This post has taken enormous courage to publish. I read a piece of writing, just a sentence or two, about lost things, and it piqued my imagination. From it I created a simple story, not a literary work by any means. It will be published in three posts over the next week. I hope you enjoy it as I have enjoyed writing it.
Alicia didn’t know exactly when she lost her love of Christmas. It was gradual, imperceptible, lost over years of baking too many cookies for piano recitals and school programs, lost through wandering the malls looking for just the right gift, lost by too little sleep and wondering if she’d done enough.
She remembered the anticipation of being a child – those years when the turning of the calendar to December 1 kindled a small spark of excitement that was fed into flames by playing the part of Rudolph the Red-nosed Reindeer in the puppet show in Grade One, by putting on an angel costume and singing Angels We Have Heard on High in the Sunday School program. She still loved that Christmas carol, especially the prolonged Glorias that trilled on for so many notes before the Latin words “In excelsis Deo” brought it all together.
When she and Kevin courted and married, Christmas was imbued with romance: the delight of walking hand in hand through new-fallen snow, cuddling together while watching Sleepless in Seattle or Miracle on 34th Street, putting up the Christmas tree together, and waking up to his face on the pillow next to her.
The Christmas she was pregnant with Jill she felt the anticipation Mary felt, carrying the Christ Child in her womb. She thought of Mary and wondered if she had felt the same protective love Alicia now experienced. Of course she did, Alicia thought. Don’t all mothers?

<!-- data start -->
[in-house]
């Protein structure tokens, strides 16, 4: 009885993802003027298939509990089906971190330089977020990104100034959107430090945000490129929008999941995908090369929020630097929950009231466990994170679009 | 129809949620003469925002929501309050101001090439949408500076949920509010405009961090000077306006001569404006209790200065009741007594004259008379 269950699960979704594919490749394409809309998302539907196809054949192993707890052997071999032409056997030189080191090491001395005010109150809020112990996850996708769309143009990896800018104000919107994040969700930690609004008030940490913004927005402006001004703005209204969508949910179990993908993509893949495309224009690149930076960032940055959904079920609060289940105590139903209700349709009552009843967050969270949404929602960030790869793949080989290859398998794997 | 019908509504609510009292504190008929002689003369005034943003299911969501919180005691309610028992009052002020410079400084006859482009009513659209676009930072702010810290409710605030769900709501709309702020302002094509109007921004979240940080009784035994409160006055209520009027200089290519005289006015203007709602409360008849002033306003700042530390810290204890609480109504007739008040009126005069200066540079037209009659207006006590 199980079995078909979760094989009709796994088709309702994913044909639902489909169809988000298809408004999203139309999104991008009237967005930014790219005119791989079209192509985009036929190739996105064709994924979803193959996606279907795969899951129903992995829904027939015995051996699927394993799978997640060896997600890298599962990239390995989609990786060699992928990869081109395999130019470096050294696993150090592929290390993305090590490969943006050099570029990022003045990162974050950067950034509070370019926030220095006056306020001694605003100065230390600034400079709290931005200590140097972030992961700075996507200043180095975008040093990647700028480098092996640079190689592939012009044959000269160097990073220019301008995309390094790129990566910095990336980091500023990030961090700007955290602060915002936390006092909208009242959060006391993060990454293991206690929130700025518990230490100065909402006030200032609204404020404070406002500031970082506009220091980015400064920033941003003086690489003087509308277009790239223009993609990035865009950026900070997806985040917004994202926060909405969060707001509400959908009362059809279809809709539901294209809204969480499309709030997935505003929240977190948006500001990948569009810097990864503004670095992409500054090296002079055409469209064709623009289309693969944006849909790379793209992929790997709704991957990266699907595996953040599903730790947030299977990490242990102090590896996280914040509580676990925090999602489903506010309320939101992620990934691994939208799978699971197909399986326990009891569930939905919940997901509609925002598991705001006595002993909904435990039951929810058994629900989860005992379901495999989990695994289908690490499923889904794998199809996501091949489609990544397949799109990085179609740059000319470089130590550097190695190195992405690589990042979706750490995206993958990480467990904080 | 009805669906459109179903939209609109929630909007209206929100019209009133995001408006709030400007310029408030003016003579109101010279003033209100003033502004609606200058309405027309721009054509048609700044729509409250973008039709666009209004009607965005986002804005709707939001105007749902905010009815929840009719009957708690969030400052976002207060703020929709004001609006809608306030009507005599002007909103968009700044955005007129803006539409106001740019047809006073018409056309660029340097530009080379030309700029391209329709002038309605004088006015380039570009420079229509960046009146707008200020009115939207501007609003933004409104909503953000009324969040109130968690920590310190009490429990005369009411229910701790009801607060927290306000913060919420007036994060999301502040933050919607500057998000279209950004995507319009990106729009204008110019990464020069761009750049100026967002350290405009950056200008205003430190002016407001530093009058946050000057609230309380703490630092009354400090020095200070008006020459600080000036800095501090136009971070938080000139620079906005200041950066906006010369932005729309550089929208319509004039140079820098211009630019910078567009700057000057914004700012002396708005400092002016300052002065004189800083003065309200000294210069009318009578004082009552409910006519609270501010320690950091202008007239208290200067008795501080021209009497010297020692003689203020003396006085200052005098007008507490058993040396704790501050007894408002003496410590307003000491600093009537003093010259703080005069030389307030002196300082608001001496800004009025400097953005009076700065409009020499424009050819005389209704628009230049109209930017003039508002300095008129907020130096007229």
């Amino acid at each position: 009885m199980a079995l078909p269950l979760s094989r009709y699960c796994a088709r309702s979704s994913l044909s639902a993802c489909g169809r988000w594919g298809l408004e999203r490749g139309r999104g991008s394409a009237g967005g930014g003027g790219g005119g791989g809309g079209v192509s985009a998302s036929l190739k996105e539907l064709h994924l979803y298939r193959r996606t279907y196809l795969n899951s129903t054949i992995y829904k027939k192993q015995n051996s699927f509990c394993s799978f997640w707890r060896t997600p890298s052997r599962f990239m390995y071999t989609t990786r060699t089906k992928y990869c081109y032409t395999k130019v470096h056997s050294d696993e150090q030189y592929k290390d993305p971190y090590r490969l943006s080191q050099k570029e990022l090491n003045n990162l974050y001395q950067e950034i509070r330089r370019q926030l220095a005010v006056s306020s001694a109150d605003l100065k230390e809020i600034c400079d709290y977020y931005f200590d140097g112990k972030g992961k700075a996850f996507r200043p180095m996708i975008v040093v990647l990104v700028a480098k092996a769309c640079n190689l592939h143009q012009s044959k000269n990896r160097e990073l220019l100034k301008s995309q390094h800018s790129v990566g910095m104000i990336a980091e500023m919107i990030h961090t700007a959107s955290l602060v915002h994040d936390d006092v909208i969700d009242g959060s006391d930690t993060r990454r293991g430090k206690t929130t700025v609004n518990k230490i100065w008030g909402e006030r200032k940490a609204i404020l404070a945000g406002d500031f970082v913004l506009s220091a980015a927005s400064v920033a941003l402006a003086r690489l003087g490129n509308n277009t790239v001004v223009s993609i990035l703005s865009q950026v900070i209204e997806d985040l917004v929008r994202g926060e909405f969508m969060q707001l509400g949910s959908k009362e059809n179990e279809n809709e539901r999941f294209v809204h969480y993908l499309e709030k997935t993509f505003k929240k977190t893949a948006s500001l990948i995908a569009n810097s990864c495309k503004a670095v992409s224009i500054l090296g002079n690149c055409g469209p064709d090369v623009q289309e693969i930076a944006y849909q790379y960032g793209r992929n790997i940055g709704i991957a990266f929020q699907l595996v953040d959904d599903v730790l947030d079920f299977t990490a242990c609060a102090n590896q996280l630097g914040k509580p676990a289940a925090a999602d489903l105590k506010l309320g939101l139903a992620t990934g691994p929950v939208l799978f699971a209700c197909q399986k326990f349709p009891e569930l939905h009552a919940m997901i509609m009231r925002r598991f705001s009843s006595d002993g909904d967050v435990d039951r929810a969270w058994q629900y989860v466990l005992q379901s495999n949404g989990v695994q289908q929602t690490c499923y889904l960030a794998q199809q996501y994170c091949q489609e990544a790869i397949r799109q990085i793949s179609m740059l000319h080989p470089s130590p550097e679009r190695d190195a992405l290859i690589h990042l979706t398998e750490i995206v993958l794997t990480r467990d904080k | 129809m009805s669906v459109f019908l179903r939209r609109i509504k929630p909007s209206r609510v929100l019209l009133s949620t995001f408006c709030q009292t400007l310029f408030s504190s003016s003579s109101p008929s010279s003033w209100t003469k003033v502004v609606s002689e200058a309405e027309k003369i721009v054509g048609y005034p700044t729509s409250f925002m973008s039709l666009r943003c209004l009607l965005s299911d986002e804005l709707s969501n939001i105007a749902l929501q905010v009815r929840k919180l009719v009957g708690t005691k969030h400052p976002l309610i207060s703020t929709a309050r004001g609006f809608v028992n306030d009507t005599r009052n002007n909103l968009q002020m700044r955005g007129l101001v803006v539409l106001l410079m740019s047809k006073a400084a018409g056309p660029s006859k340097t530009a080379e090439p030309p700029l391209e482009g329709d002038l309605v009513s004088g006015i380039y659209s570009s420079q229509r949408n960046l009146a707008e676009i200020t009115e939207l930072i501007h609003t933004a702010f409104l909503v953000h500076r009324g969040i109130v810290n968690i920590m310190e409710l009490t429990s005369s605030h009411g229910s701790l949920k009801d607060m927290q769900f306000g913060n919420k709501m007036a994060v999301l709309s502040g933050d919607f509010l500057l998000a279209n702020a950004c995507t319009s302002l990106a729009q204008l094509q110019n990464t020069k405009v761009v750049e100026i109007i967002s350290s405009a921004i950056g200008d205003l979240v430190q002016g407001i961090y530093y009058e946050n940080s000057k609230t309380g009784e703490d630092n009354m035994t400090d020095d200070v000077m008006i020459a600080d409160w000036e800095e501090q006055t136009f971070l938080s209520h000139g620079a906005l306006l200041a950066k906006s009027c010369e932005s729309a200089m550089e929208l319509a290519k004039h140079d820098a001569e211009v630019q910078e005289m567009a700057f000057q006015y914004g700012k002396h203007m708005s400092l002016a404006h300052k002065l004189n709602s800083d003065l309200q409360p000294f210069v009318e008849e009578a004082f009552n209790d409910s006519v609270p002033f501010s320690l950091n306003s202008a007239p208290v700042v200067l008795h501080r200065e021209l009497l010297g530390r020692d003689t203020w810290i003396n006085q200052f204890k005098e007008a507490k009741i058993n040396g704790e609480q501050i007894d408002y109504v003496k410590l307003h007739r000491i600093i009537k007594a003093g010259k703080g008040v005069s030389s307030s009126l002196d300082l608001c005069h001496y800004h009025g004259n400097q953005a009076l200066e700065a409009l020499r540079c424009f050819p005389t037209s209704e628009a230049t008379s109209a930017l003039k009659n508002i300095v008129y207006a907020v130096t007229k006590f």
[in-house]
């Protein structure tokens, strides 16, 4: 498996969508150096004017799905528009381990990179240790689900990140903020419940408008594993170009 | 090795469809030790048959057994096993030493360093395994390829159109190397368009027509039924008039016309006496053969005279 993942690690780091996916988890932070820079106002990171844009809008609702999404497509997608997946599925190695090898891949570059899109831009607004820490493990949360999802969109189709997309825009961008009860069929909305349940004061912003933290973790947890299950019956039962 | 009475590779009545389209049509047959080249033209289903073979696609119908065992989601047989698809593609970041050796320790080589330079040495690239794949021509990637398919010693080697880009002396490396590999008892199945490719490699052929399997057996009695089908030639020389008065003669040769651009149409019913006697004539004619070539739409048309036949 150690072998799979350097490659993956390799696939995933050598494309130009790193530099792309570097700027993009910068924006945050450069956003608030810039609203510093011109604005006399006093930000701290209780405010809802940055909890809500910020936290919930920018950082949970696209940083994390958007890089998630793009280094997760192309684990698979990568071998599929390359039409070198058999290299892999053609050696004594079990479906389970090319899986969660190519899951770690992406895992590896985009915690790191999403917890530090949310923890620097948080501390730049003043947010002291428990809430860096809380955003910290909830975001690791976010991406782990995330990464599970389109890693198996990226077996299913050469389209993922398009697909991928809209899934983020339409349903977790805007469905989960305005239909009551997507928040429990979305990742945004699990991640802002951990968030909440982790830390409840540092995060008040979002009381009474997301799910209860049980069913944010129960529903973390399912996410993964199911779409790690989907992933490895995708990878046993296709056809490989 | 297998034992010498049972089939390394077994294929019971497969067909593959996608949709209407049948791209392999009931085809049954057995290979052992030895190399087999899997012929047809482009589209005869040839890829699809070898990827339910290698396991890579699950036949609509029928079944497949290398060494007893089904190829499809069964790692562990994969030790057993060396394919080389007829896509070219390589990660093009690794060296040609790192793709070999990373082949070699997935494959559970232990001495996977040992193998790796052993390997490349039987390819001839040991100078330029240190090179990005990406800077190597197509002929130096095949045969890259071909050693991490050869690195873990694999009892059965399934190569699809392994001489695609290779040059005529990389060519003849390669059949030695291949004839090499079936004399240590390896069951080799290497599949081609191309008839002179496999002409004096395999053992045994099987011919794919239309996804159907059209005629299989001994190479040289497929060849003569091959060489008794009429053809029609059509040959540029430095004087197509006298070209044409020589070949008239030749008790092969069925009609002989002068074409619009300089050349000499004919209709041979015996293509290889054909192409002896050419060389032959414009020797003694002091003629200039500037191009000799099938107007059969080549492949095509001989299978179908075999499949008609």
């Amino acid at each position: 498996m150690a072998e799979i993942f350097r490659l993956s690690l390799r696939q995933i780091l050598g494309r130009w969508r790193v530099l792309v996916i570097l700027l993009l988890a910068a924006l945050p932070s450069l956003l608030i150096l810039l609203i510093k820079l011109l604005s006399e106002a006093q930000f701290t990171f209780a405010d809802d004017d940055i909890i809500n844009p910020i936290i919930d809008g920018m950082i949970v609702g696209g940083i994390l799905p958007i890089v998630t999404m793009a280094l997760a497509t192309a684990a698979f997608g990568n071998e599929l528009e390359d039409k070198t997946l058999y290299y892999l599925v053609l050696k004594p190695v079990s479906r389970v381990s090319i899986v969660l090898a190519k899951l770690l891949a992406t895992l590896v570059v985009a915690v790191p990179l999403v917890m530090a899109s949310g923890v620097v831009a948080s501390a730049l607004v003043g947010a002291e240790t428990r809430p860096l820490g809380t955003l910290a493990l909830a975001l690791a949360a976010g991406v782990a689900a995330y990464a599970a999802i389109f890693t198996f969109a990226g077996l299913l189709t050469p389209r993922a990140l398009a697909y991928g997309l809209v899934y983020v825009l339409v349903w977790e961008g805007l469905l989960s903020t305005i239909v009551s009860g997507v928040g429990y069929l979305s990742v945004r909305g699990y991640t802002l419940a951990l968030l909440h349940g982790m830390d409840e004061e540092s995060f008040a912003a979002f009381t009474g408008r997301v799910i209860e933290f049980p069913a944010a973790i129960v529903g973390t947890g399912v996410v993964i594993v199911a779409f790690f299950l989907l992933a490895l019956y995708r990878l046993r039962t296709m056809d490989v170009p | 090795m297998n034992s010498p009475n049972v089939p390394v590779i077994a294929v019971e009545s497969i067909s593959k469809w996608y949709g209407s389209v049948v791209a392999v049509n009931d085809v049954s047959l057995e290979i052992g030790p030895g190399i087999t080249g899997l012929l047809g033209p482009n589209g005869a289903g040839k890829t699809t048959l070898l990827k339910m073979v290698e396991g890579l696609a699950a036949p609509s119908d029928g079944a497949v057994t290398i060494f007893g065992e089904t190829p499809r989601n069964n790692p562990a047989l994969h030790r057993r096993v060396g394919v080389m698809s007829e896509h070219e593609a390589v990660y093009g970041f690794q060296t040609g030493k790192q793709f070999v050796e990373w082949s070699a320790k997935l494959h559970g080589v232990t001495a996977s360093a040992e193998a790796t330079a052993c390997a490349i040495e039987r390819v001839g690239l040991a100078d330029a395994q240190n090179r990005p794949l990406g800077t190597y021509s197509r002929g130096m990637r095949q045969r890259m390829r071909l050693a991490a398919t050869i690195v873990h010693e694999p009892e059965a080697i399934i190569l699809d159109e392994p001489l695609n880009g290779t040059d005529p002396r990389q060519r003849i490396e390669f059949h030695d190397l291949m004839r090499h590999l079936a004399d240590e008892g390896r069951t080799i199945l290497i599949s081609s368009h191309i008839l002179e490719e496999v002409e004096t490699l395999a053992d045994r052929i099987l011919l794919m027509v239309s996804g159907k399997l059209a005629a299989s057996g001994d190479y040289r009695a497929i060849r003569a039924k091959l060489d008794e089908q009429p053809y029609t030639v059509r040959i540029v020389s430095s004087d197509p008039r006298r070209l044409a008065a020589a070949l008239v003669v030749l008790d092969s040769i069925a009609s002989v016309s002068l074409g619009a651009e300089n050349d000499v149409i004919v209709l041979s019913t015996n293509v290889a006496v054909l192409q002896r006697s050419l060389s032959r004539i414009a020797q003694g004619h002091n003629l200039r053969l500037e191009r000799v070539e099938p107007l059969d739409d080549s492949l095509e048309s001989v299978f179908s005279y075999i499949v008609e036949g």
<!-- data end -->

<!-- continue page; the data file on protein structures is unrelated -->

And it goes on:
Two years later, after Ben arrived, she reveled in the sparkling eyes of her children when they saw the tree lights and shiny ornaments. She pondered the tender moments of telling them the story of Baby Jesus in the manger. The anticipated joy of Christmas morning was more for the delight she would see in her children’s eyes than for herself.
Then the children became teenagers. Jill was difficult, moody and unpredictable. Ben went silent. Alicia became uncertain about her parenting and other skills. Christmas gifts became a guessing game and Alicia bit her lip as she watched her children open their gifts. Would they like them, or would they get engender a perfunctory “thank you” and be discarded?
Over the years Christmas dinner became a sprawling affair with siblings, nieces, nephews and parents. She loved her family, but Alicia felt squashed, trying to please everyone. Everyone contributed to the meal, held at Alicia and Kevin’s home because they were welcoming and relaxed.
Alicia loved the story of Christ coming to earth and the hope brought to humankind, but she felt empty and, if not hopeless, then rather numb to the love, joy, peace and hope promised by the Christ Child. Somewhere over the years, she’d lost the meaning. In fact, she loved nothing better than when the celebration was over and there were a few days of doing nothing before returning to her part time position as a doctor’s office manager. Christmas became a chore added to the all the other things demanding her time.
On November 30, Alicia sat in her favourite chair looking out at the barren garden. No snow had yet fallen. Some years none fell, yet Alicia always longed for snow. She loved the way it brightened and transformed the dark landscape of winter into a magical world of light. For her, one of the most entrancing scenes in The Lion, the Witch and the Wardrobe was Lucy’s entrance into Narnia where the lamppost glowed in the falling snow.
She sat now with her journal and a cup of tea. “What if,” Alicia thought, “what if I ran away for Christmas?”
She toyed with the idea, envisioning a quiet cabin in the woods, a cozy fire burning, comfortable couches and time to just read and be. Then she thought about being alone. It seemed appealing, but soon she realized her imaginary scenario included Kevin bringing in the firewood and making her laugh. She realized that the children were upstairs in this imaginary cozy cabin, ready to come down and play games or watch a movie together.
“So much for that,” she thought.
...to be continued